The Swede Martin Wiberg (September 4, 1826-December 29, 1905) was born in Viby, Scania. In 1845 he enrolled at Lund University to study medicine, but for financial reasons turned to the study of science and became a Doctor of Philosophy in 1850.
He was very interested in printing business and wished to develop a composing machine. In order to raise money for this venture, he decided to publish a set of interest tables, hoping to use the machine of his compatriot Scheutz for computing and printing these tables. The machine of Scheutz was however sold to the Dudley Observatory, that's why he decided to construct his own calculating machine. He wanted to build similar machine, but that would be much smaller.
Wiberg managed to obtain the support of a group of influential Swedes, including the Prince (the future King) Oscar of Sweden, a company under whose auspices the tables were to be created. A successful desk-size machine was built (see the lower photo) and the interest tables appeared in 1860. This enterprise however became a failure for Wiberg, because the tables failed to sell due to their bad looks. For this work, Wiberg was awarded 800 kronen by the Swedish government, received several medals and awards and was noticed by the French emperor Napoleon III. The machine was examined by the French Academy of Sciences, where it received favorable notice, and was described in a special report.
The difference engine of Wiberg (Courtesy Tekniska Museet, Stockholm)
The machine of Wiberg had the same capacity as the machine of Scheutz, it could compute fourth differences of 15-digit numbers. Instead of rectangular array of number wheels, that had characterized the Scheutz machines however, the machine of Wiberg was made more compact by substituting identical metal disks for the counting wheels used by Babbage and Scheutz, and by arranging these linearly along a common axis. This meant that 75 disks were arranged in 15 groups of 5, each group corresponding to the tabular values and the first, second, third and fourth difference, arranged from left to right. A second axis, parallel to the first, carried thirty hooks, which could cause as many of the disks to be acted upon at the same time, making possible the simultaneous addition of two sets of 15-digit figures. Thus, one of the operating features of the Scheutz machine had been preserved: one turn of the crank caused even differences to be added, another turn, odd ones; carrying was again effected separately, after the rest of the addition had been completed. Results were once more impressed on lead or papiermache, from which stereotype plates could be produced.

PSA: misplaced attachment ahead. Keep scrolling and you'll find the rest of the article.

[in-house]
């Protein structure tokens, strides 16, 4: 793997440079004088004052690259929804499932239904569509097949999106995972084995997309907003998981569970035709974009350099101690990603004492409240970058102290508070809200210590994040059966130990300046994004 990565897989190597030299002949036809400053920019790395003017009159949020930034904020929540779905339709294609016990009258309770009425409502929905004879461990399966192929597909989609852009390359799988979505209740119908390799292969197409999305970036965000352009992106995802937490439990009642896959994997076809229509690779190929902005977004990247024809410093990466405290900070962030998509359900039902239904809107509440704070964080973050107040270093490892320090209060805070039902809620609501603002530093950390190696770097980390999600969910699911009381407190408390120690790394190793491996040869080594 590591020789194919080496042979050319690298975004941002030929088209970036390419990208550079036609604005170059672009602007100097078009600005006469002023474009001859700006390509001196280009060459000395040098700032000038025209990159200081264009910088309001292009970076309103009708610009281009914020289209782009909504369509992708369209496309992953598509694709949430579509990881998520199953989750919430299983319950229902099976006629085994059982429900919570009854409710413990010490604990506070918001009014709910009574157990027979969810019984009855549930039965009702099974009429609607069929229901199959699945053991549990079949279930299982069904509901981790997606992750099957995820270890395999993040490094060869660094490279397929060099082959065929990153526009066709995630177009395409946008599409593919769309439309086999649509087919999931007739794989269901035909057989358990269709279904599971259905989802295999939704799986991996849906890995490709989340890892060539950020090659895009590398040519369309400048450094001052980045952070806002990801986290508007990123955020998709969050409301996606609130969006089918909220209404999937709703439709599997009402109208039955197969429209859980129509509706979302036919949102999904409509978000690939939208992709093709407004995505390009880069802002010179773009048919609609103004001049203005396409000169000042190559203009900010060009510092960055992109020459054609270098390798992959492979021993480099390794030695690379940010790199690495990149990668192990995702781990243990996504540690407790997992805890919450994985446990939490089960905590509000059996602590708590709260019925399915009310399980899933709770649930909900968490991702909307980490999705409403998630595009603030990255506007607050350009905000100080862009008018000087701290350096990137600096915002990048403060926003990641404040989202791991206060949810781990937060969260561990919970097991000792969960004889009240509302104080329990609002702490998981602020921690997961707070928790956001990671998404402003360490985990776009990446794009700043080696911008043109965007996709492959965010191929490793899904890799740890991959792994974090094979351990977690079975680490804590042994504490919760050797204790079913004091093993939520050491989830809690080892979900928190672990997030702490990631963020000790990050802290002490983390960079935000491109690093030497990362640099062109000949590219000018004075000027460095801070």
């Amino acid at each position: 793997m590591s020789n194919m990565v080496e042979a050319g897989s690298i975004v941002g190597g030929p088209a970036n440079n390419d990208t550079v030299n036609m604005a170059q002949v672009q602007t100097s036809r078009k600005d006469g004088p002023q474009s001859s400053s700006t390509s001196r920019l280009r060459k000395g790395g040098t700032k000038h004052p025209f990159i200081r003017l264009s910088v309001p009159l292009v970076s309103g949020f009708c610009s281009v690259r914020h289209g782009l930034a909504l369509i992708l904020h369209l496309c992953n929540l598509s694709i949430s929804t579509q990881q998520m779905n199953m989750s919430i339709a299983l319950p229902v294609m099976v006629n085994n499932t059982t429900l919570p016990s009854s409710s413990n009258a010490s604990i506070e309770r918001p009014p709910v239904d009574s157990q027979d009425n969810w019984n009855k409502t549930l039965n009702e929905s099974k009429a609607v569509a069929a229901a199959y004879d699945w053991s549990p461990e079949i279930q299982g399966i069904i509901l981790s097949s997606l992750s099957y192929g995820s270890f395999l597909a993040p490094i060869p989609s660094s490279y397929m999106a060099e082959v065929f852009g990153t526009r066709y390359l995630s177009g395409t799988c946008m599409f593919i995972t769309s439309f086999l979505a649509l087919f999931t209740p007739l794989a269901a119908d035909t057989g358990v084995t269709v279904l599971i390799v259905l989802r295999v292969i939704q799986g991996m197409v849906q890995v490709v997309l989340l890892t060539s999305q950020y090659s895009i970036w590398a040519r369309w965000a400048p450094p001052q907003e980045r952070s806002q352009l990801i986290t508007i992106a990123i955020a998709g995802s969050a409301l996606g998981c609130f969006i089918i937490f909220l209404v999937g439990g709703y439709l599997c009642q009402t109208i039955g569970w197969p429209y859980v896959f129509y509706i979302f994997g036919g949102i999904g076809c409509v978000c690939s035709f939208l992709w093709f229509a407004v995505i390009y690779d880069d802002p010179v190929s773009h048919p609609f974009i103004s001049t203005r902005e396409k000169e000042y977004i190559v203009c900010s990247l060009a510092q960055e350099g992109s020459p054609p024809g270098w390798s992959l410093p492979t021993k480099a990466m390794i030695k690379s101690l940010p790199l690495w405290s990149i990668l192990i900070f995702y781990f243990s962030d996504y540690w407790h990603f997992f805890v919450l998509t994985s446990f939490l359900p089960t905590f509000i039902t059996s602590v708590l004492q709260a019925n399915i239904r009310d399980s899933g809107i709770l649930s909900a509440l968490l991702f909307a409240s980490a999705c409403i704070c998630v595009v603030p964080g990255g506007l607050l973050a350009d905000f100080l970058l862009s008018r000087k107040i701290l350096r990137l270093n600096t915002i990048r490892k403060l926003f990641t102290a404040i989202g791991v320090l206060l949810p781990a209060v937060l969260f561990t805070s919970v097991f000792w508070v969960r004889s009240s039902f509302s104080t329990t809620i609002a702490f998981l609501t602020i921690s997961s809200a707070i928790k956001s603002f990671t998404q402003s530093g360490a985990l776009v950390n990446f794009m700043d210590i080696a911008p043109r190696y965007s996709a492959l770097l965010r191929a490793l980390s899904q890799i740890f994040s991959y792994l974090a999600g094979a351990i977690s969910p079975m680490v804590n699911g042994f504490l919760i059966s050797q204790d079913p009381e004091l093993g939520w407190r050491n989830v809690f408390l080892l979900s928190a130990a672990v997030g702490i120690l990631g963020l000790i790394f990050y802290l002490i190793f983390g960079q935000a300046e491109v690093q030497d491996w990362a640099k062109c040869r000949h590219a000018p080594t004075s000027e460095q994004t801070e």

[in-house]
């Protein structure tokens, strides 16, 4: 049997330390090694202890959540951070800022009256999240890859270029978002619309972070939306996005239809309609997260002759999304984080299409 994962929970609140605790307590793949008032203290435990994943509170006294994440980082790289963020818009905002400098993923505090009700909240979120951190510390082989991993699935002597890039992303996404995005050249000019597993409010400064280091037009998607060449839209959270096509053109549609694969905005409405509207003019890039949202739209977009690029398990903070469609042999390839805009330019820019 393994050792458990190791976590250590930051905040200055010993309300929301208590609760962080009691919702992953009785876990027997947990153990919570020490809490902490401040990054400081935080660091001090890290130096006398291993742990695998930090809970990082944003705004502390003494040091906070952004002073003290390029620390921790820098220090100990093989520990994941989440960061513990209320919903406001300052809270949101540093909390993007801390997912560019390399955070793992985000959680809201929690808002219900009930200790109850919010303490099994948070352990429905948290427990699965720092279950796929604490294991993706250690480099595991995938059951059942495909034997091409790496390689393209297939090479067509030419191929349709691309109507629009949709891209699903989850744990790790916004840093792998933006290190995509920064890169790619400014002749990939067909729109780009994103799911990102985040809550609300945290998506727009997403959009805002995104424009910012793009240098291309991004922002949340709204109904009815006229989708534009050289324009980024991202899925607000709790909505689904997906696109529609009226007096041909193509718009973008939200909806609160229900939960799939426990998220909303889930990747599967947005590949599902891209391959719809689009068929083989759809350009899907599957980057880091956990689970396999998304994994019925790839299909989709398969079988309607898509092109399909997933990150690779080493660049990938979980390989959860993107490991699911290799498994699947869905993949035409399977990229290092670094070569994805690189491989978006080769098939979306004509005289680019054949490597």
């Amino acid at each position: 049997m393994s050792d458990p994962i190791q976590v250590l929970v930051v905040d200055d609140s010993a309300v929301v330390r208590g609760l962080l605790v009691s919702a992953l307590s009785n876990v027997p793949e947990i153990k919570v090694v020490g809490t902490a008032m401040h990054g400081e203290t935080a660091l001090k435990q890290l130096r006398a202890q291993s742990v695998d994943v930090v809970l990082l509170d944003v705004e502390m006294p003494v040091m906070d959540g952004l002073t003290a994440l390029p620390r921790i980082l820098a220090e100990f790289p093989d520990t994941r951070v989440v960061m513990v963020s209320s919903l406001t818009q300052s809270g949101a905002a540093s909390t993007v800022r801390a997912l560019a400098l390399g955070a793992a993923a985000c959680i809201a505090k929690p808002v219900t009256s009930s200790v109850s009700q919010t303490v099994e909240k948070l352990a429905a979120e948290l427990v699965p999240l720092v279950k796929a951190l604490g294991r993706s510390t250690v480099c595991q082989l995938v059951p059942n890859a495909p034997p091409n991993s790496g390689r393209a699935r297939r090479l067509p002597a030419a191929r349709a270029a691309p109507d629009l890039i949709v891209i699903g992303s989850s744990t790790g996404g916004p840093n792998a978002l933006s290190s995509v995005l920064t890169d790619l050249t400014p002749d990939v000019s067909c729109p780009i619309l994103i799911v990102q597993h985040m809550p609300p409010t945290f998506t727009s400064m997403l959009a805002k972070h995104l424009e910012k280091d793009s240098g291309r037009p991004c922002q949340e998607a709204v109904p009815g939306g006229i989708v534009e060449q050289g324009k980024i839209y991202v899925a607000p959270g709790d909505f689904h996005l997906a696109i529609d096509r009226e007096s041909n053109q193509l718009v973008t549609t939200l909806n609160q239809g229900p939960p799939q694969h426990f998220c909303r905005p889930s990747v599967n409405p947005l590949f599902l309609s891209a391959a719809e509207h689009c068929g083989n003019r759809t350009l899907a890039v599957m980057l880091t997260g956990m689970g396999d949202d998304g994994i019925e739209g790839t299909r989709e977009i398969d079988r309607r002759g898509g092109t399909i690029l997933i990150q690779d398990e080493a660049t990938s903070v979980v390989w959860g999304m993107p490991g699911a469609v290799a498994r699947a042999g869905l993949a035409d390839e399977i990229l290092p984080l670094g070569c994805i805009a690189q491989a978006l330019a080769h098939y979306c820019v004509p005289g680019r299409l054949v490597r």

The academy's reporting committee pointed in his report from 1863, that the machine could do nothing that the Scheutz machine had not done, but commended it for its efficient mechanical construction, which had led to a substantial saving of space and utmost reliability.
Wiberg was an outstanding inventor, whose contributions ranged from mechanical letterboxes, heating devices for railroad carriage components, speed controls, match-manufacturing machines to self-propelled torpedoes, and automatic breech loading weapons, a cream separator, etc. His calculator became especially well known through a set of logarithm tables, which included logarithms of the trigonometric functions, and appeared in 1875. It was published in Swedish, German, French and English editions, appearing in 1876, in time to be included among Sweden's contributions to the International "Centennial" Exposition held at Philadelphia that year, where it joined his "bull-dog apparatus" for deep-sea sounding and railway control device.